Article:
Art/ Collection/ Collection/ Art Object

Gold Weight: Lobster Claw

Date:
19th–20th century
Geography:
Ghana
Culture:
Asante
Medium:
Brass
Dimensions:
H. 1 1/2 x W. 2 1/16 in. (3.8 x 5.2 cm)
Classification:
Metal-Implements
Credit Line:
The Michael C. Rockefeller Memorial Collection, Gift of William W. Brill, 1961
Accession Number:
1978.412.445
Not on view
In most Akan gold-weight designs, attention to realism was so highly prized that often organic materials were cast directly, without the creation of an intermediary wax mold. These two examples use a crab claw and chicken claw as a point of departure. Often insects, pea pods, or peanuts, among others, were placed in a mold and then burned out, leaving space for the molten metal to be poured. These forms often relate directly to important Akan proverbs. For example, the crab claw is associated with a verbal challenge, referring to the tenacious grip of the animal itself. In a commercial exchange, use of this weight would have expressed hostility and frustration. Successful Akan traders were known for their verbal skills and mastery of the oral arts. The use of a varied repertory of symbolic gold weights enhanced these complicated interactions.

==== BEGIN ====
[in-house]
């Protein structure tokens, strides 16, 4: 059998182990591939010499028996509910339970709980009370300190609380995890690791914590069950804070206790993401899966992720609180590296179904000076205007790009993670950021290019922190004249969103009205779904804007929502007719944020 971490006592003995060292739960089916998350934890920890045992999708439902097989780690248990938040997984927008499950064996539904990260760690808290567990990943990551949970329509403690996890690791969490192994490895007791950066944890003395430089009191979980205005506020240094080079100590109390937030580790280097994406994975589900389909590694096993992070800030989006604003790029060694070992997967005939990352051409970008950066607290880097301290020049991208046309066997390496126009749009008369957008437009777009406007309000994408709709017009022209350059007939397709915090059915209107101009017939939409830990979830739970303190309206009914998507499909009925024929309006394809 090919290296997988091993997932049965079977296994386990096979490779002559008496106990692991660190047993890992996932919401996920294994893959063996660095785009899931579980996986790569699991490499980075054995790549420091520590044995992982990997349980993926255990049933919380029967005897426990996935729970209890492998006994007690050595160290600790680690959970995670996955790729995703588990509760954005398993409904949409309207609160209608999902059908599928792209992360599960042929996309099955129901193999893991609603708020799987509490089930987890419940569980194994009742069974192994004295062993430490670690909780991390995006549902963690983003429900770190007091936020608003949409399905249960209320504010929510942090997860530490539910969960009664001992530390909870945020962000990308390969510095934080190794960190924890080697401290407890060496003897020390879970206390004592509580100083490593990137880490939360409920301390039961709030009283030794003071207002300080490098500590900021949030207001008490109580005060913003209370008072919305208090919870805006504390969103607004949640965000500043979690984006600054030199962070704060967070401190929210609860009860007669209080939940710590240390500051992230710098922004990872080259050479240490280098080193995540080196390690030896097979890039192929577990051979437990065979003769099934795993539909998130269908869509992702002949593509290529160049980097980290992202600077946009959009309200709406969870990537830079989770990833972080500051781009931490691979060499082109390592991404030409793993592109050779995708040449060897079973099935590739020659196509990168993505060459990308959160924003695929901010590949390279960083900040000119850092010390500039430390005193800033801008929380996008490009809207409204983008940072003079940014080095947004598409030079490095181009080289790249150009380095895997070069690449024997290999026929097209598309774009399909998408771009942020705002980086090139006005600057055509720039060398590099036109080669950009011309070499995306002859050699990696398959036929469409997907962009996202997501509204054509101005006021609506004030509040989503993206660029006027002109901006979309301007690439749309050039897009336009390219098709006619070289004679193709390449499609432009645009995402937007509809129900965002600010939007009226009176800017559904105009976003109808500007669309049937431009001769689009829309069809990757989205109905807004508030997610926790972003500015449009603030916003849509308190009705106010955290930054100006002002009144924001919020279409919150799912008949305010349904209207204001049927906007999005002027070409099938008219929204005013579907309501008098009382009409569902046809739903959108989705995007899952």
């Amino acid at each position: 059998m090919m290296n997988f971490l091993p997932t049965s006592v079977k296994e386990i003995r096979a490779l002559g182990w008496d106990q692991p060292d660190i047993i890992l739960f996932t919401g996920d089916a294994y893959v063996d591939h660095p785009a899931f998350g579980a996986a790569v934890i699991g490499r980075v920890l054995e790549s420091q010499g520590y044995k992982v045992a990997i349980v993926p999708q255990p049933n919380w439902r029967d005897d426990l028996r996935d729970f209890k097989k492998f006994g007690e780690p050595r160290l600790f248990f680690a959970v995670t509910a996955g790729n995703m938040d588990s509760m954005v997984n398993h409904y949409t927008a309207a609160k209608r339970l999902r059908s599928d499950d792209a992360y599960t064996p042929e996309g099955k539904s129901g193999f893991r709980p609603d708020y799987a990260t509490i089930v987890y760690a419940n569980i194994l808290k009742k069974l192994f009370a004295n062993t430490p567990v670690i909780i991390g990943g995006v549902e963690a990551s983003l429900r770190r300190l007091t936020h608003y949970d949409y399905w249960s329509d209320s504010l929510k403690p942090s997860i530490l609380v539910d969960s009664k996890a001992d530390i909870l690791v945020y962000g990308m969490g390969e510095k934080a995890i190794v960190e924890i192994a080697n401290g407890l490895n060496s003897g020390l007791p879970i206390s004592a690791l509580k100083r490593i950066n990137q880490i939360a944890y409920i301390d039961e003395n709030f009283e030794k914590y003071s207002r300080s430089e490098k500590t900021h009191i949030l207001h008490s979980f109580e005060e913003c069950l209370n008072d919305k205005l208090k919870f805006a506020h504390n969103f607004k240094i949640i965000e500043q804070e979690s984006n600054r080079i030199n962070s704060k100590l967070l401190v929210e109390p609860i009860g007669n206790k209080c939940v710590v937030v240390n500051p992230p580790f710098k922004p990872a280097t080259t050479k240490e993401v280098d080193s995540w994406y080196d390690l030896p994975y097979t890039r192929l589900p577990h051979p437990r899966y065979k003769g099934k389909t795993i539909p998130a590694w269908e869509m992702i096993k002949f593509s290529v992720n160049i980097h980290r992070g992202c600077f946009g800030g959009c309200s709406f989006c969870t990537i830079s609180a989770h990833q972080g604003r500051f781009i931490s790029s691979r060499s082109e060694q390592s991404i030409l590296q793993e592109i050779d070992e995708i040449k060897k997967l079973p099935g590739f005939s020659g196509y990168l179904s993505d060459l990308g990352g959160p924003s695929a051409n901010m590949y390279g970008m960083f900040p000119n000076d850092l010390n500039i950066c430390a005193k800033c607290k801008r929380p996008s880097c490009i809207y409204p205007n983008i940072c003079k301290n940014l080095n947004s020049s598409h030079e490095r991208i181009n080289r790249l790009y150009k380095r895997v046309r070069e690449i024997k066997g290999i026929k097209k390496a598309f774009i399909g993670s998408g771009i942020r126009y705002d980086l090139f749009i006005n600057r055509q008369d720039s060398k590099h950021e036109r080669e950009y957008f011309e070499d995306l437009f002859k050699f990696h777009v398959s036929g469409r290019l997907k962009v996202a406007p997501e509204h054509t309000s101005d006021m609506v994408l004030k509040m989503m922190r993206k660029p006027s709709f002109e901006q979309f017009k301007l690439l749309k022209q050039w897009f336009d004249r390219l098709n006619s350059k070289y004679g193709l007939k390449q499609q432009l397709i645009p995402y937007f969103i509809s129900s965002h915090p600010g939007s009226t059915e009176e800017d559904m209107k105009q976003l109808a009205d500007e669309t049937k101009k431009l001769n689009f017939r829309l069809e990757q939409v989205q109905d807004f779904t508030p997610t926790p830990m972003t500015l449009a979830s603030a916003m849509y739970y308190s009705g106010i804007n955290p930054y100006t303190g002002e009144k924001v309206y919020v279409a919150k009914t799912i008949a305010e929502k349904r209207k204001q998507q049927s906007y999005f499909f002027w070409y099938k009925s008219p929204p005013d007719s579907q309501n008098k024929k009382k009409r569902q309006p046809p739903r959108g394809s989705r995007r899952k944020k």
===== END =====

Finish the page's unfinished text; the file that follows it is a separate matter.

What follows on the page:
Mr. and Mrs. William W. Brill, New York, until 1961; The Museum of Primitive Art, New York, 1961–1978

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